Making Sense of #MeToo, Part 2
This is a continuation of my last post: Making Sense of #MeToo, Part 1
Another thing that has been thrown around a lot by #MeToo advocates is that victims of sexual assault, harassment, and even those less heinous sexual infractions are traumatized by their experiences. There’s no doubt that some things are inherently traumatizing – rape, assault of any kind, being the victim of violence. On the other side of things, being publically shamed, or losing one’s job or career can also be traumatizing, though perhaps some people deserve that trauma. There have been others who have argued that that you can’t really put a degree on trauma and that all trauma for victims of sexism is equal. In this view, it doesn’t really matter whether someone was raped or traumatized because another person got a little handsy or flashed out his privates.
I can’t buy that for a number of reasons. The main thing is that trauma is subjective and individual. What traumatizes one person might not phase another. I think emotional trauma is often caused by the crossing of one’s own individual issues and boundaries by another person. It can’t always be predicted, and sometimes the offender is an external mirror of one’s own shadow and subconscious fears. I had a co-worker once who was traumatized by the thought that the folks mowing grass outside on riding mowers were chasing her. I suppose they could have been, but they were likely just a little reckless and going the same direction. If our legal system saw all traumas to victims of crime as the same, someone might get the death penalty for jaywalking. Our courts of law weigh the trauma of the victims along with the rights of the accused and the severity of the crime.
I’m not a woman so I can’t weigh in on women’s experiences of sexism in our society, but I am a gay man and I can draw some parallels with my own experiences of homophobia. I don’t weigh all instances of homophobia as the same, nor can I say that all instances of homophobia were inherently traumatizing. Ironically, “innocent” uninformed homophobia from family, friends, and loved ones might have been more traumatizing for me than incidents that involved threats of violence. I once had my life threatened for being gay by a group of men standing outside my car with tire irons. That’s been far less traumatic for me than some friends I’ve lost because of their anti-gay religious beliefs. That doesn’t mean I believe these former friends should be publically shamed for being party to a homophobic religion, though perhaps the religion itself should be. I’m not even sure the guys with the tire irons should be shamed 30 or so years later. After all these years, I’d like to hope that both the guys with tire irons and the former friends have evolved on these issues and become more tolerant. I guess if they were still chasing LGBT folks with tire irons or if they were running for public office on a platform of hate that might be different.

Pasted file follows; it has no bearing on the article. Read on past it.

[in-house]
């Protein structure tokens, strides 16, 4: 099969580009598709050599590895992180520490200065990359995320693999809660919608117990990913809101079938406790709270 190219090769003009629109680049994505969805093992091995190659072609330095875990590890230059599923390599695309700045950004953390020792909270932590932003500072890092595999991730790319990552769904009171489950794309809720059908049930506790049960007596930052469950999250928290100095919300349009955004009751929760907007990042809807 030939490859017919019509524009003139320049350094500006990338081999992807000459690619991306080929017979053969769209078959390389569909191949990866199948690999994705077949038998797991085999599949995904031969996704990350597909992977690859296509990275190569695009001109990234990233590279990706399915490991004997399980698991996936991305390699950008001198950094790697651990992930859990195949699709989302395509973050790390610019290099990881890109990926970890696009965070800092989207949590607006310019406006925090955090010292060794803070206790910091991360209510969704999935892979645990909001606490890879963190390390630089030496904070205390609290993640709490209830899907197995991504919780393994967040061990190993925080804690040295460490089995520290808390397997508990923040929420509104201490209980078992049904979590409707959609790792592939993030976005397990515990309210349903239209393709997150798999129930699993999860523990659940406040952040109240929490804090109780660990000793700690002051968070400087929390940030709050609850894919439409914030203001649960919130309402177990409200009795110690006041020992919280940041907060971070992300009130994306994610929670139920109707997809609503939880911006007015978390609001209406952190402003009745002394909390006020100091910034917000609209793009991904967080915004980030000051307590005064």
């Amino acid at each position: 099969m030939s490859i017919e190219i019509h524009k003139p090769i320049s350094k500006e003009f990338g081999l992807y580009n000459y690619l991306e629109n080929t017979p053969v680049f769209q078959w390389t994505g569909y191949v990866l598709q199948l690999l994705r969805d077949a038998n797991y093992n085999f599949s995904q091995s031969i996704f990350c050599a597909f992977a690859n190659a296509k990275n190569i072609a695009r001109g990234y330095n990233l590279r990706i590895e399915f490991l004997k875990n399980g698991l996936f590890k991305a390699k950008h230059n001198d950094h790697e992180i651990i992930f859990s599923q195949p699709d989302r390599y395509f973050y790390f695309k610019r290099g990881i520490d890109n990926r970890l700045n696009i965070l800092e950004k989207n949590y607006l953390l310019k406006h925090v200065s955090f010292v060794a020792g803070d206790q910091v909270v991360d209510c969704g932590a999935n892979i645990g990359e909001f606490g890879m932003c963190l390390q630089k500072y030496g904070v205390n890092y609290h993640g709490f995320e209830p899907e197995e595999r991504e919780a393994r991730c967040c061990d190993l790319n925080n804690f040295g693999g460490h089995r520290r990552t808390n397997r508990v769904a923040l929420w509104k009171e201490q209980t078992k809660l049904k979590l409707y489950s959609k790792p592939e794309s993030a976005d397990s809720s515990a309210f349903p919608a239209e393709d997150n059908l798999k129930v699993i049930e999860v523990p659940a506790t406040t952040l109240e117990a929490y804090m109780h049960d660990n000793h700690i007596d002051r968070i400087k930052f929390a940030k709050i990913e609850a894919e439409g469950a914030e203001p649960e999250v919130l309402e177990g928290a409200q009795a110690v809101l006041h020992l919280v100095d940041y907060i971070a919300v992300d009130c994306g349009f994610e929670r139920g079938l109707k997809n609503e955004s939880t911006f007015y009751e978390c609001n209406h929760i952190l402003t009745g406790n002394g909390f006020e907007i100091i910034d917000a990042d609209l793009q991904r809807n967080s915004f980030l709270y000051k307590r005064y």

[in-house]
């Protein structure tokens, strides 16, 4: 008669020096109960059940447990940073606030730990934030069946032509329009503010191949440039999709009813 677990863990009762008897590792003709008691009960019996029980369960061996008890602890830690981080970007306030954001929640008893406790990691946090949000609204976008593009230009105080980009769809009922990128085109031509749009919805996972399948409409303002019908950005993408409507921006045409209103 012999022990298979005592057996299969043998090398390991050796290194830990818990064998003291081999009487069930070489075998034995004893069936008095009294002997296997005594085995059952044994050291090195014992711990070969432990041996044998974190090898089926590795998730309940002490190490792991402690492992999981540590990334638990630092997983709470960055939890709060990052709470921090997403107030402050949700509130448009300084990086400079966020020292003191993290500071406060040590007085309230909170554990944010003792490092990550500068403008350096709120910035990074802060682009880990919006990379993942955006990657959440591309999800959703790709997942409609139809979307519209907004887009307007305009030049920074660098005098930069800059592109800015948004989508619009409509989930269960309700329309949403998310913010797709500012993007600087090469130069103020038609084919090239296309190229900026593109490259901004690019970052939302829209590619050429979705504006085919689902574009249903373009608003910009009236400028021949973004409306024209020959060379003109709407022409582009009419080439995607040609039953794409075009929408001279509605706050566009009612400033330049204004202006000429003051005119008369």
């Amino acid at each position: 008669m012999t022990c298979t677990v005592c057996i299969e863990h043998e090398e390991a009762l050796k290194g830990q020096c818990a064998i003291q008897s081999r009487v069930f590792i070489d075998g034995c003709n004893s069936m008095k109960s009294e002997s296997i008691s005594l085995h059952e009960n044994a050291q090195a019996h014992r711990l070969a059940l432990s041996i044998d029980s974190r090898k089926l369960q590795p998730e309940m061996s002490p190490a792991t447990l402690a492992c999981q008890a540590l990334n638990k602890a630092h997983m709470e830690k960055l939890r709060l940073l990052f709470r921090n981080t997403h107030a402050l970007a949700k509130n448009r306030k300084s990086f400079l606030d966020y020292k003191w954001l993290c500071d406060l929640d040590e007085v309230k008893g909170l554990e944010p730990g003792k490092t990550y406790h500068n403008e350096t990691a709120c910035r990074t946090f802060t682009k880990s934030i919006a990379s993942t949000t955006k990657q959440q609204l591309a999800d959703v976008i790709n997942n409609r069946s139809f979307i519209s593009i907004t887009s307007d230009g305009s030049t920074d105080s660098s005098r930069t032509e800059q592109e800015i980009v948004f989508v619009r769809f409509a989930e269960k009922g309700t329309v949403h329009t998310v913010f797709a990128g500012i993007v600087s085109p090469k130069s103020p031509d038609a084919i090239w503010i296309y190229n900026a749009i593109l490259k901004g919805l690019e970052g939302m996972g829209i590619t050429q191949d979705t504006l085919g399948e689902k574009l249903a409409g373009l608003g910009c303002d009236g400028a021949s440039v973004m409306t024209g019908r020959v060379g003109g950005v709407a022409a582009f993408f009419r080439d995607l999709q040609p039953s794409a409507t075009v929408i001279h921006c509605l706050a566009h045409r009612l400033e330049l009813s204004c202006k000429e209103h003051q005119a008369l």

This might be a good time to bring up my own story of being on the wrong side of a harassment claim. I’ve told this story before in my podcast in an episode on ageism in the gay community. I had just turned 30 and had been working for only two, maybe three, years as a staff person for the university where I graduated. I’d also been heavily involved in the gay student group on campus as a student and upon returning as a staff person I’d gotten back involved in the LGBT community on campus including showing my support for the student group. There was this guy in the group that I developed a sincere attraction toward. I’ll call this guy John. I made the mistake of mentioning my interest to another guy (I’ll call him Mike) who was involved with the group, and asking if he’d help set me up on a date with John. Mike was a graduate student and he was appalled because there was an age gap between me and John. Apparently all older gay men who are interested in younger ones are predators or so seemed to go the narrative going around at the time. This narrative was also used to shut down talks of an LGBT mentoring program. All the younger gay men needed to be protected from the older ones. To put this into perspective, I was 30 and John was in his early 20s. John was of legal age and at worst a decade younger than I was. When I was his age, I dated men in their late 20s and early 30s. The ironic thing was that Mike was dating a faculty member who was probably 20 or 30 years his senior, though I’m under the impression they started dating before coming to the University. After I let Mike know I was interested in John, I started feeling less and less welcome at events, some things I was doing for the group like updating their web page were pulled from me, and John’s friends seemed to block any efforts I made to just try to get to know him better.